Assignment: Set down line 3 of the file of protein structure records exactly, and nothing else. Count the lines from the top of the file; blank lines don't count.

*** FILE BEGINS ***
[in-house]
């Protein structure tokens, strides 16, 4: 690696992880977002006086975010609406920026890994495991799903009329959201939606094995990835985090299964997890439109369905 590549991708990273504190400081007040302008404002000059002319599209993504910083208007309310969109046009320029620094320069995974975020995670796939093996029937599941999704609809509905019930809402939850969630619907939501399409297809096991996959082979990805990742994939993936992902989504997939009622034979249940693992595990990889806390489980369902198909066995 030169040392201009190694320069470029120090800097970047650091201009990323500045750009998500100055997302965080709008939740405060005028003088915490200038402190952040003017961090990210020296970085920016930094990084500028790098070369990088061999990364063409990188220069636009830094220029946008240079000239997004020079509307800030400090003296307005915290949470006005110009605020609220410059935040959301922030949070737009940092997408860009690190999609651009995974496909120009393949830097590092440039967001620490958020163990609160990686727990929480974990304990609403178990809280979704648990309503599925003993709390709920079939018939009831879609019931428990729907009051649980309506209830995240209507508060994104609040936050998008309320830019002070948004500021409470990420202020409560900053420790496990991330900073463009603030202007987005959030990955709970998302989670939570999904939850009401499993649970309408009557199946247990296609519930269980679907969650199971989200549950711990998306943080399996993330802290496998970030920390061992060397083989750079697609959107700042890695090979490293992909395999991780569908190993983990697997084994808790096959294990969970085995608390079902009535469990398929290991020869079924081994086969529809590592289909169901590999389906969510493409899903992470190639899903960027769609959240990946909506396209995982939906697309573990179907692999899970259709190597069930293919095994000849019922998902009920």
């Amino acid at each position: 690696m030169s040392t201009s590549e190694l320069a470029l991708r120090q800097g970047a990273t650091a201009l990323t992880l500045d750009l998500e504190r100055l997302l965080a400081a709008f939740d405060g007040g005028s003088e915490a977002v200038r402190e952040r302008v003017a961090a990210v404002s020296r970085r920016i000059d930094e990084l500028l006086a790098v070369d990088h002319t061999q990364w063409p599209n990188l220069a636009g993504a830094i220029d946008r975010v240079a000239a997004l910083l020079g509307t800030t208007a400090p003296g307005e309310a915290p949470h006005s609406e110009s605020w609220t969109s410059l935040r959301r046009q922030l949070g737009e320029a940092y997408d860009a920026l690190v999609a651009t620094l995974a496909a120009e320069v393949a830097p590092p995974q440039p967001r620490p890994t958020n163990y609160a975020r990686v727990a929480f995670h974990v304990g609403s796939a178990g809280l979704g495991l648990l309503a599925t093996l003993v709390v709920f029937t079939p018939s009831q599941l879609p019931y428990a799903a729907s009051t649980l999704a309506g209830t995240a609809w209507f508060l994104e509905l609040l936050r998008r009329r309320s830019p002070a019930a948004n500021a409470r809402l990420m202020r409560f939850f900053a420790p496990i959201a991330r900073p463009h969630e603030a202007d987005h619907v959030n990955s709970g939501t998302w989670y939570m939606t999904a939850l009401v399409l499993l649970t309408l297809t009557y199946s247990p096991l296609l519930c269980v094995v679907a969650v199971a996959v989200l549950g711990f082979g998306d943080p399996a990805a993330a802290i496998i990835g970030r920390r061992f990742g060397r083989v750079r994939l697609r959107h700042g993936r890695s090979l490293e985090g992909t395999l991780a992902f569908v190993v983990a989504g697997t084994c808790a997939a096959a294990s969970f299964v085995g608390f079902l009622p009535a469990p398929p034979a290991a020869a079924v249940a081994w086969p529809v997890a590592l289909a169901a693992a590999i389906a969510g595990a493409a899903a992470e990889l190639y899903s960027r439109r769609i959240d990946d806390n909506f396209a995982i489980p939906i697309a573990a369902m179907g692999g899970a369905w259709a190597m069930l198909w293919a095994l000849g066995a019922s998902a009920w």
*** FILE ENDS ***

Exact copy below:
């Amino acid at each position: 690696m030169s040392t201009s590549e190694l320069a470029l991708r120090q800097g970047a990273t650091a201009l990323t992880l500045d750009l998500e504190r100055l997302l965080a400081a709008f939740d405060g007040g005028s003088e915490a977002v200038r402190e952040r302008v003017a961090a990210v404002s020296r970085r920016i000059d930094e990084l500028l006086a790098v070369d990088h002319t061999q990364w063409p599209n990188l220069a636009g993504a830094i220029d946008r975010v240079a000239a997004l910083l020079g509307t800030t208007a400090p003296g307005e309310a915290p949470h006005s609406e110009s605020w609220t969109s410059l935040r959301r046009q922030l949070g737009e320029a940092y997408d860009a920026l690190v999609a651009t620094l995974a496909a120009e320069v393949a830097p590092p995974q440039p967001r620490p890994t958020n163990y609160a975020r990686v727990a929480f995670h974990v304990g609403s796939a178990g809280l979704g495991l648990l309503a599925t093996l003993v709390v709920f029937t079939p018939s009831q599941l879609p019931y428990a799903a729907s009051t649980l999704a309506g209830t995240a609809w209507f508060l994104e509905l609040l936050r998008r009329r309320s830019p002070a019930a948004n500021a409470r809402l990420m202020r409560f939850f900053a420790p496990i959201a991330r900073p463009h969630e603030a202007d987005h619907v959030n990955s709970g939501t998302w989670y939570m939606t999904a939850l009401v399409l499993l649970t309408l297809t009557y199946s247990p096991l296609l519930c269980v094995v679907a969650v199971a996959v989200l549950g711990f082979g998306d943080p399996a990805a993330a802290i496998i990835g970030r920390r061992f990742g060397r083989v750079r994939l697609r959107h700042g993936r890695s090979l490293e985090g992909t395999l991780a992902f569908v190993v983990a989504g697997t084994c808790a997939a096959a294990s969970f299964v085995g608390f079902l009622p009535a469990p398929p034979a290991a020869a079924v249940a081994w086969p529809v997890a590592l289909a169901a693992a590999i389906a969510g595990a493409a899903a992470e990889l190639y899903s960027r439109r769609i959240d990946d806390n909506f396209a995982i489980p939906i697309a573990a369902m179907g692999g899970a369905w259709a190597m069930l198909w293919a095994l000849g066995a019922s998902a009920w």